Florida-Miami film review: first half

Kadarius Toney
A win is a win. But Florida has work to do, to be blunt.

As we all know by now, Florida survived its season opening game against Miami, defeating the Hurricanes 24-20. As we also know, that game left a lot to be desired for Florida.

While Neil has a film room session of his own coming next week, I decided to take the first stab at breaking down the game tape. So, here is Part I my in-depth analysis of all the key plays from Saturday, featuring the first half. Part II tomorrow will break down the second half.

Right away, we got a preview of what was to come for the rest of the game in terms of Florida’s secondary. Marco Wilson (#3) gets beaten here by his man; I’m hoping the way Marco played in this game was just game day rust after missing virtually all of 2018 with an ACL tear and something that will be improved upon going forward.

On the very next play, Wilson gets taken off his feet by the WR again. Elsewhere, the angle taken by Trey Dean III isn’t overly concerning to me as the WR takes a nice jump cut.

As you could probably tell by my Twitter @ name, I am a bit nitpicky in my film review because I want the Gators to be the best they can be. So while this would probably register as something small to most people, it was an early hint at some upcoming tackling problems that this defense had over the course of the game. I’m simply not a fan of allowing the runner to turn a one yard gain into a five yard gain as happens here.

This is the first of many more sacks to come (ten, to be exact), and this one is all scheme. Donovan Stiner comes off the corner and Ventrell Miller with a slightly delayed blitz right up the A gap. Nicely drawn up and nicely executed.

Now Florida has the ball back after a UM field goal. This is where not knowing the exact play call hurts. I can’t tell you whether Van Jefferson was the intended target regardless of what the defense showed, but a WR looks to come open on the post route. This is also where not having all-22 film hurts because the only reason the WR on the post gets open might be because the safety broke his responsibility to run to where the ball was being thrown. But this is potentially a huge play missed by Franks.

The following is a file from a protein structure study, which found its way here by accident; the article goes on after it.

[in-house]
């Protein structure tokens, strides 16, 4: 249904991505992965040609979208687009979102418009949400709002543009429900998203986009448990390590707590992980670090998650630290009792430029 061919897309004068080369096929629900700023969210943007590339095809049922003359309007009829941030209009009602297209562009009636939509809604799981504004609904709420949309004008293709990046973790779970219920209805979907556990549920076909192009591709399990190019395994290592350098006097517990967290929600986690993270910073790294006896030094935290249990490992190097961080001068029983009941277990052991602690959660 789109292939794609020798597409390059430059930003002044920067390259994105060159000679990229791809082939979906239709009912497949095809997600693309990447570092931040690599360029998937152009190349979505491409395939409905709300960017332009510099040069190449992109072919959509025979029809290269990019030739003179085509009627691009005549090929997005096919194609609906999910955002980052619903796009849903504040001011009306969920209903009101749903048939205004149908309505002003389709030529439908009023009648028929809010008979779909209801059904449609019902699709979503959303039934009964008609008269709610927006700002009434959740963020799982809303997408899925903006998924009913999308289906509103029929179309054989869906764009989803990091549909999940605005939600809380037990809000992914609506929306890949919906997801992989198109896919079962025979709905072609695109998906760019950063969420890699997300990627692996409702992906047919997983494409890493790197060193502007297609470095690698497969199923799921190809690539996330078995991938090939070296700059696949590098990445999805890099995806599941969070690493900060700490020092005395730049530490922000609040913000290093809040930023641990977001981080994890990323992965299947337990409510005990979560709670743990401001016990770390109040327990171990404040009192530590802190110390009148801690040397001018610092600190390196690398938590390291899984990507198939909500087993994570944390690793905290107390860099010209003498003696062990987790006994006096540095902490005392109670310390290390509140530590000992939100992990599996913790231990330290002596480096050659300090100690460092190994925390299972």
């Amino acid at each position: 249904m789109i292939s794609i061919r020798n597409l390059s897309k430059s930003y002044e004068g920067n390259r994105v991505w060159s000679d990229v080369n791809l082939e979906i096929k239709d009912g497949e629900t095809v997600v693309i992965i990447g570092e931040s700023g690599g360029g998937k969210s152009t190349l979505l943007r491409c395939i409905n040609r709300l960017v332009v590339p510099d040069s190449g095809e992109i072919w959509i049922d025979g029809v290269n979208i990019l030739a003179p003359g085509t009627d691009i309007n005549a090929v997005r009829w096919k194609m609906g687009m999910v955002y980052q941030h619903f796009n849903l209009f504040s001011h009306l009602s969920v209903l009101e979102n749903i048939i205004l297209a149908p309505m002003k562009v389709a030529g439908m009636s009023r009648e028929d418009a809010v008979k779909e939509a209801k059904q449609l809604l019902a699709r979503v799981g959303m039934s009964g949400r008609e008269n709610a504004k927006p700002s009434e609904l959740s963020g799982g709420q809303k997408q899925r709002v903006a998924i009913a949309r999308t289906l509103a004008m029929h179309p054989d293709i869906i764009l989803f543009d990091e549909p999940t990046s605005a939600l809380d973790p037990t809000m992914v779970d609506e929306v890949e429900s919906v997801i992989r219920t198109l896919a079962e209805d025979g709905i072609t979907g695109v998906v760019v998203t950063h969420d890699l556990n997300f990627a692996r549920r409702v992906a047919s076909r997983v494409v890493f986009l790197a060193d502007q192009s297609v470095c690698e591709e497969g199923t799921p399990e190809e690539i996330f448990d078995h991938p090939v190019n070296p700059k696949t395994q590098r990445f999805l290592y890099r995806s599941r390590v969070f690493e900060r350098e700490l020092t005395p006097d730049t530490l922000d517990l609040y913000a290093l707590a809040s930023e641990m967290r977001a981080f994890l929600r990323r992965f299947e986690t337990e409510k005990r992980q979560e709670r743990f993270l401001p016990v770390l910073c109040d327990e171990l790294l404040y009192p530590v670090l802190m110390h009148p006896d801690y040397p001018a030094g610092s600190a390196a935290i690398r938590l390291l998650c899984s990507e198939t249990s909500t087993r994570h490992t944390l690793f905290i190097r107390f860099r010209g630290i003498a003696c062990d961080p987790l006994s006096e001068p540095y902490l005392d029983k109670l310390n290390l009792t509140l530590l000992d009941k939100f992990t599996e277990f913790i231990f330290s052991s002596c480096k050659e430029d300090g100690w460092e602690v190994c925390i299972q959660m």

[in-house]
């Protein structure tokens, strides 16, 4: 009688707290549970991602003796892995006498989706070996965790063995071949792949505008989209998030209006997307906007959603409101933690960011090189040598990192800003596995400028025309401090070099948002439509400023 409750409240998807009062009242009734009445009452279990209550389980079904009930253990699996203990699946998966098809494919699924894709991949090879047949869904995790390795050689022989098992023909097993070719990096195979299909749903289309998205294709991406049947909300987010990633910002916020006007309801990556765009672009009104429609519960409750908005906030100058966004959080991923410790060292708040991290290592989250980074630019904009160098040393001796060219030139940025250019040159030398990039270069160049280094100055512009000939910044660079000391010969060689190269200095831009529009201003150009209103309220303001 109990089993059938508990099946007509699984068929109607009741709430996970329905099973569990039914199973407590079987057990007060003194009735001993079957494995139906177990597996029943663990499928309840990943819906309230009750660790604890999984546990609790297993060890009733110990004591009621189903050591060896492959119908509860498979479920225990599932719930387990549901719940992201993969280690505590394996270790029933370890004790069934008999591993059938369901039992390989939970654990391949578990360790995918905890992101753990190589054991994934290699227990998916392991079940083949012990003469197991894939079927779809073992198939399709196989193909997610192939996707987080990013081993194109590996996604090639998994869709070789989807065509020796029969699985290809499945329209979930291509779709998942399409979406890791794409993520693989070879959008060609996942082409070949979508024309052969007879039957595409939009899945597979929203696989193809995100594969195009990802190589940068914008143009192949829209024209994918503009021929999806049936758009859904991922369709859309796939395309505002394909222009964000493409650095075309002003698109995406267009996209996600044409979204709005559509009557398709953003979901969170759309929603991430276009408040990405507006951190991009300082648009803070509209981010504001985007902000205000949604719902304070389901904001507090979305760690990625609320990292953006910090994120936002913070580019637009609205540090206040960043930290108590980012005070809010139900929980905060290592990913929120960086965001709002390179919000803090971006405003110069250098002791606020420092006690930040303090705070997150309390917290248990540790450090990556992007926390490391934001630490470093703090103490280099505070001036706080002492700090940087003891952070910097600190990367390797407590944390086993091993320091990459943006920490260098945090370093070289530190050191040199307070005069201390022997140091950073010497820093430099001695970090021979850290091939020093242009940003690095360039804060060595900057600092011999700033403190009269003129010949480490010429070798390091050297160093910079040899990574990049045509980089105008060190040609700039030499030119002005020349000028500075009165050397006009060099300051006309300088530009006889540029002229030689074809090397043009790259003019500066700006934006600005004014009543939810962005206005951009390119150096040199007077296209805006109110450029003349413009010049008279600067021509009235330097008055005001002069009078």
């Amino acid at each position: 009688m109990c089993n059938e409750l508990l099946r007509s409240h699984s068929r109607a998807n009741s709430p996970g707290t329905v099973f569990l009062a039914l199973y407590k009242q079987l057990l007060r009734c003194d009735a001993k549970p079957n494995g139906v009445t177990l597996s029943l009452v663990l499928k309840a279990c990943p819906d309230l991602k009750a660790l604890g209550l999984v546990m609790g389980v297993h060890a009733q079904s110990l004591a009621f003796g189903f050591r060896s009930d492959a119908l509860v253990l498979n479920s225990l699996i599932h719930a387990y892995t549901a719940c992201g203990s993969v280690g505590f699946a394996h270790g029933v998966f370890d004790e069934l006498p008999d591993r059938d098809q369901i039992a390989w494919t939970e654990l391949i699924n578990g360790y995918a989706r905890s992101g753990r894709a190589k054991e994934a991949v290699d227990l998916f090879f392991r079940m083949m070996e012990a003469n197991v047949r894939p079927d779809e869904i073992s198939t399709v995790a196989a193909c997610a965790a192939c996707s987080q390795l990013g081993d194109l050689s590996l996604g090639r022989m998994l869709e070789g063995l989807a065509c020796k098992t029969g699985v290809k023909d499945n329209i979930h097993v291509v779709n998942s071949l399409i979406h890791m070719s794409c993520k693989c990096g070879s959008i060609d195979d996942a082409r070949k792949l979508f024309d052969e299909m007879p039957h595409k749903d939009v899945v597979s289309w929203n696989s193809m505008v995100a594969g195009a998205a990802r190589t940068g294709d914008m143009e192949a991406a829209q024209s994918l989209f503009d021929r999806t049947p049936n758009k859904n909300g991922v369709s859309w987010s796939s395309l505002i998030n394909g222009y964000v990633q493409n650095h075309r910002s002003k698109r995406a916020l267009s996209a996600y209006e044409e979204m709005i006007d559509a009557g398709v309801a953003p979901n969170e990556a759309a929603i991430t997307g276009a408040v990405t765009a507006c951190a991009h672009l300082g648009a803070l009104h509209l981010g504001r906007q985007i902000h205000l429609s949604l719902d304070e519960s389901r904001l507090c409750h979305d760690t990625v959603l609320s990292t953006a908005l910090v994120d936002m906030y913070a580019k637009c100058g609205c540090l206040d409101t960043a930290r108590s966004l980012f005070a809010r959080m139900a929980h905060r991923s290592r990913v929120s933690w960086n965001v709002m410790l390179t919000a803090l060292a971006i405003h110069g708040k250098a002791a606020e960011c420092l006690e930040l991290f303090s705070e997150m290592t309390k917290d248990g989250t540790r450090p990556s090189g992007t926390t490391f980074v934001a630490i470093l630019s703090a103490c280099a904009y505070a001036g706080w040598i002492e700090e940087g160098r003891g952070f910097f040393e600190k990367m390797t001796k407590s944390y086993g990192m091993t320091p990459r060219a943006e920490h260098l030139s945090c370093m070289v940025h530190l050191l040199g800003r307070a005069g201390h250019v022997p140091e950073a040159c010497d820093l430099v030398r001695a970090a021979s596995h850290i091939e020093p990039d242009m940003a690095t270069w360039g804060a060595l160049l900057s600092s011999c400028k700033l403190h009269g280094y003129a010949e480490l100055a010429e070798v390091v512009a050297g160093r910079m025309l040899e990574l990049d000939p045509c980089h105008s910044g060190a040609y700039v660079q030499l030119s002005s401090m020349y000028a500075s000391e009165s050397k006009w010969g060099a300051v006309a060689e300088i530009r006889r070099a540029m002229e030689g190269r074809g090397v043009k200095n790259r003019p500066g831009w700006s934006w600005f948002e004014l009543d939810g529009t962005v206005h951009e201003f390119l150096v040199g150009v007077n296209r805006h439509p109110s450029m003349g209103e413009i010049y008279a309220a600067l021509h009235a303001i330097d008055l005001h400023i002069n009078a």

The OL struggled all day in run protection but this play early on was a pretty good job, Delance seals off the end and the rest of the line turns their defenders away from the play. This is where playing a Miami defense with 3 senior linebackers hurt, even when well blocked, the play doesn’t go for as much as it would have against Kentucky or Vanderbilt.

This is one of those plays that is a combo of a great play call by Dan Mullen/Brian Johnson at the moment and a flat out bad play call by the defense- and even worse tackling. But then again, that tends to happen when the guy you’re trying to tackle is Kadarius Toney.

Somehow not a single defender followed Toney in motion. At this point, I’m surprised they didn’t call a timeout. Too much faith in personnel, maybe? But this is how over-matched Miami was on the screen side.

As I mentioned at the top, Marco Wilson did not play his best against Miami. But here was one of the only positive plays Marco made on the day.

This play is a picture-perfect example of why you should take sack numbers only half-seriously. The QB hurry by Greenard blows the play up, and this is not to take away the work down by the two other guys who will get credited with the half sack.